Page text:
Swedish network equipment giant Ericsson has agreed to pay over $1 billion in fines to US regulators after pleading guilty to bribing government officials in multiple countries over a 17-year period.
As part of the settlement, Ericsson entered into a three-year agreement with the US Department of Justice (DoJ) to resolve charges of violating the anti-bribery, books and records, and internal controls provisions of the Foreign Corrupt Practices Act (FCPA). In the agreement, the DoJ agreed to defer any criminal charges and have them dismissed after the three-year period in exchange for Ericsson paying a fine of almost $521 million.
According to admissions by Ericsson to the DoJ, from 2000 to 2016, the company engaged in a longstanding scheme to pay bribes, falsify books and records, while failing to implement reasonable internal accounting controls. Ericsson also admitted to using third party agents and consultants to make bribe payments to government officials in China, Djibouti, Vietnam, Indonesia, and Kuwait.
Ericsson admitted the longest running bribery campaign was in China, which ran for the entire 17-year period and involved Ericsson subsidiaries providing millions of dollars to fund travel expense accounts in China that covered gifts, travel, and entertainment for foreign officials as well as sham contracts for services that were never performed.
Separately, Ericsson agreed to a settlement of almost $540 million with the Securities and Exchange Commission (SEC) relating to the same allegations that it violated the bribery and accounting provisions of the FCPA.
"As we allege in our complaint, Ericsson engaged in an egregious bribery scheme for years, spanning multiple continents, by surreptitiously using slush funds and funneling money through sham intermediaries," said Steve Peikin, co-director of the SEC Enforcement Division.
"The remedial measures required by our settlement, including the appointment of an independent compliance monitor, reflect the Commission's commitment to preventing these serious violations of our laws."
While the cases raised by the DoJ and SEC are related, the agencies resolved their investigations independently of one another and applied different standards of proof.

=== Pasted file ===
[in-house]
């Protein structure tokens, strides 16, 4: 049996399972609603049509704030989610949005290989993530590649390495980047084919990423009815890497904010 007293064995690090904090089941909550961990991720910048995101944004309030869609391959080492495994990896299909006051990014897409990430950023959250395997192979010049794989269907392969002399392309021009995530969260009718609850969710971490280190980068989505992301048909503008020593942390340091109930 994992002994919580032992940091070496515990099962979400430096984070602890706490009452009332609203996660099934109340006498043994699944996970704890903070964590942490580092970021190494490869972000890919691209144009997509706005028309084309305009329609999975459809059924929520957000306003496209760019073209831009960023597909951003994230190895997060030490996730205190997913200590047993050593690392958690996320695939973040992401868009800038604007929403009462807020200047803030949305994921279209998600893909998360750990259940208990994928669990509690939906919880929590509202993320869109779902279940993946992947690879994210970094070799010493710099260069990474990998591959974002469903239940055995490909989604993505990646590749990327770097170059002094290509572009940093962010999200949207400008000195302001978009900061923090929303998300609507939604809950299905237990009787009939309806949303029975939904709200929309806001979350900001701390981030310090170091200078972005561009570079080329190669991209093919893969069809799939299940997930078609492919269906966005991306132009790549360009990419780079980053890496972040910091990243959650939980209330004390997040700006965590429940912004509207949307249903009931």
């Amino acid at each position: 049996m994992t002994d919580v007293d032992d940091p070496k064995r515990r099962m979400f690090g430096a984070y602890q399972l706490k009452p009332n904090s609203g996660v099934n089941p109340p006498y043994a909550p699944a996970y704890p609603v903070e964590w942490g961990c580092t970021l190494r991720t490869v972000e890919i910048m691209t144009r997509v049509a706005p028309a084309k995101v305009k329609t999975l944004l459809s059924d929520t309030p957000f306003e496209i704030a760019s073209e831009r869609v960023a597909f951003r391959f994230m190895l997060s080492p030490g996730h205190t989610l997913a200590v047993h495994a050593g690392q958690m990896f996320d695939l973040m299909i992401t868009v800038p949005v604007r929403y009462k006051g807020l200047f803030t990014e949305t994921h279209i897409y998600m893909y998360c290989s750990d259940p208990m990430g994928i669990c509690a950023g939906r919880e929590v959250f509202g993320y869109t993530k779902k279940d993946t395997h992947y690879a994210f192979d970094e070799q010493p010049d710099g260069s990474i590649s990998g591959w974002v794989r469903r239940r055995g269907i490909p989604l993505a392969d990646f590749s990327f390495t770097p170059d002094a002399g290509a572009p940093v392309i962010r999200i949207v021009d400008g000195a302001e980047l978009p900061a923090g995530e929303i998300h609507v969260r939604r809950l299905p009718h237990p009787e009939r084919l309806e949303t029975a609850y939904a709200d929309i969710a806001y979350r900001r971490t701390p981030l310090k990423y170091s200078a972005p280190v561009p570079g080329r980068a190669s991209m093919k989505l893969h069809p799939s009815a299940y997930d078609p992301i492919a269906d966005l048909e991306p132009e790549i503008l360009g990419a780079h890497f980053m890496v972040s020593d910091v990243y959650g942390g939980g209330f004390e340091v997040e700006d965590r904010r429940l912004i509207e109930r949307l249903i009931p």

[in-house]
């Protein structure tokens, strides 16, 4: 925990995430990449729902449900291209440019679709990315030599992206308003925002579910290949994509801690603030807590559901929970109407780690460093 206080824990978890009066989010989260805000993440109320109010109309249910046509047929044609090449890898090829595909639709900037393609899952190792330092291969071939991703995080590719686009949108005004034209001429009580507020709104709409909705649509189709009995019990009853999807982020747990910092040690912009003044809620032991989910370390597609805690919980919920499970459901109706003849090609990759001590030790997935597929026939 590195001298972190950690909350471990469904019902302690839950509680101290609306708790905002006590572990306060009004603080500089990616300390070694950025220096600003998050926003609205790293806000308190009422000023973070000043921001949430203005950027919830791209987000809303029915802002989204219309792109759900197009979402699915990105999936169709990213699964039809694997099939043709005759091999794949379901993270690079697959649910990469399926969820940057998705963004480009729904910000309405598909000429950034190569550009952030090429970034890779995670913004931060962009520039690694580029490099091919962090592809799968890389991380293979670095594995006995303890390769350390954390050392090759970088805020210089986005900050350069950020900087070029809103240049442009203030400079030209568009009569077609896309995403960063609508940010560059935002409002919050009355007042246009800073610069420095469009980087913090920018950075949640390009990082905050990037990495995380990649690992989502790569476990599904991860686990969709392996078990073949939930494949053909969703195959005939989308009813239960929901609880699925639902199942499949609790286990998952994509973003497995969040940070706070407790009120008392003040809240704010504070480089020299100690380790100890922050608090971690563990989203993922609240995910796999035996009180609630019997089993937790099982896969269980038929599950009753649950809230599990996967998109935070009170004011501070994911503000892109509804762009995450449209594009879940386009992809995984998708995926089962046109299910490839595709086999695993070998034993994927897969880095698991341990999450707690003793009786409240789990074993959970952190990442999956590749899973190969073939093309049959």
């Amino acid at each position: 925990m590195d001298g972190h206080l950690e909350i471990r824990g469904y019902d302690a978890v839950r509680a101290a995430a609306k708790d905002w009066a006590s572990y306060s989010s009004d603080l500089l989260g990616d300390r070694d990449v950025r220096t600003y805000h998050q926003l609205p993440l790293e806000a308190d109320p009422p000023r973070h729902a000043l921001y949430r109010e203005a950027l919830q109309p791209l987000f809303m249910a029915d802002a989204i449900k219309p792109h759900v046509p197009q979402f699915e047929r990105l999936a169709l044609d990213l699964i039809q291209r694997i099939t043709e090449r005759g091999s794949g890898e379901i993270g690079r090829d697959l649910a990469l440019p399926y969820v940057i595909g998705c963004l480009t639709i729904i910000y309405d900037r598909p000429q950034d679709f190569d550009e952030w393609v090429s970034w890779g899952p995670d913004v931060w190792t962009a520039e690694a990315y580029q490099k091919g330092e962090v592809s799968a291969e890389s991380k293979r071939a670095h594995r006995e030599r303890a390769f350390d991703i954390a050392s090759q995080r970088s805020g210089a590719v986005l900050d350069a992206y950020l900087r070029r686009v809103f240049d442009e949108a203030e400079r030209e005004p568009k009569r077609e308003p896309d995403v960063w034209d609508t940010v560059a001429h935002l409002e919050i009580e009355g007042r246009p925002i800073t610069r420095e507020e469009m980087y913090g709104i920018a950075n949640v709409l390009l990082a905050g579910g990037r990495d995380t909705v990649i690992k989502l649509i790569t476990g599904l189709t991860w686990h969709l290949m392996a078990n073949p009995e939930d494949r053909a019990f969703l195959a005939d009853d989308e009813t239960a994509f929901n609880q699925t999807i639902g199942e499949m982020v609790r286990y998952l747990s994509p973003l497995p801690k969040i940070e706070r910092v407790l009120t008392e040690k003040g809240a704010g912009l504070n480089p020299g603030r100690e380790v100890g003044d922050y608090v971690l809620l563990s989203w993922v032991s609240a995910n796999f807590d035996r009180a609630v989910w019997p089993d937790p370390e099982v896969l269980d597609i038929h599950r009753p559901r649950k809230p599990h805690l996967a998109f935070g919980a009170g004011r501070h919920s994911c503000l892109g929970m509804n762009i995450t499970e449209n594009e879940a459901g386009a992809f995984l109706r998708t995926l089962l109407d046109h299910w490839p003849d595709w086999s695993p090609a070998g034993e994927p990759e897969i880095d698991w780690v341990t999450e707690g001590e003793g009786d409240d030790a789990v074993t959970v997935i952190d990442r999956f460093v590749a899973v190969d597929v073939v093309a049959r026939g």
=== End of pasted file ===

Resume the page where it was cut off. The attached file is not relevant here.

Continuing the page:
According to the SEC, the investigation covers a six-year period that ended in the first quarter of 2017 where Ericsson allegedly obtained business valued at approximately $427 million by using third parties to bribe officials in Saudi Arabia, China, and Djibouti.
The SEC kicked off its investigation into Ericsson back in 2013, and the DoJ became involved in 2015.
Combined, the DoJ and SEC fines are valued at around $1.06 billion.
"I am upset by these past failings. Reaching a resolution with the US authorities allows us to close this legacy chapter. We can now move forward and build a stronger company," Ericsson President and CEO Börje Ekholm said.
"The settlement with the SEC and DoJ shows that we have not always met our standards in doing business the right way. This episode shows the importance of fact-based decision making and a culture that supports speaking up and confronting issues. We have worked tirelessly to implement a robust compliance program. This work will never stop."
Earlier this year, Ericsson set aside a 11.5 billion Swedish krona (SEK) provision -- worth over $1 billion -- during Q3 2019 to cover any penalties relating to the investigations.
In a statement that was released following the settlements, Ericsson said the provision would cover the payment of both fines.
For the third quarter of 2019, Ericsson posted a net loss of 6.9 billion Swedish krona, dragged down by restructuring costs and the 11.5 billion krona hit to resolve the dispute with US authorities.
In spite of the losses, revenue for the company grew 6% year on year to 57 billion krona, while revenue for the nine months to the end of September increased by 14 billion krona to 161 billion krona. The uptick was primarily driven by new 5G contracts and the increased rollout of next-generation networks, Ekholm said at the time.
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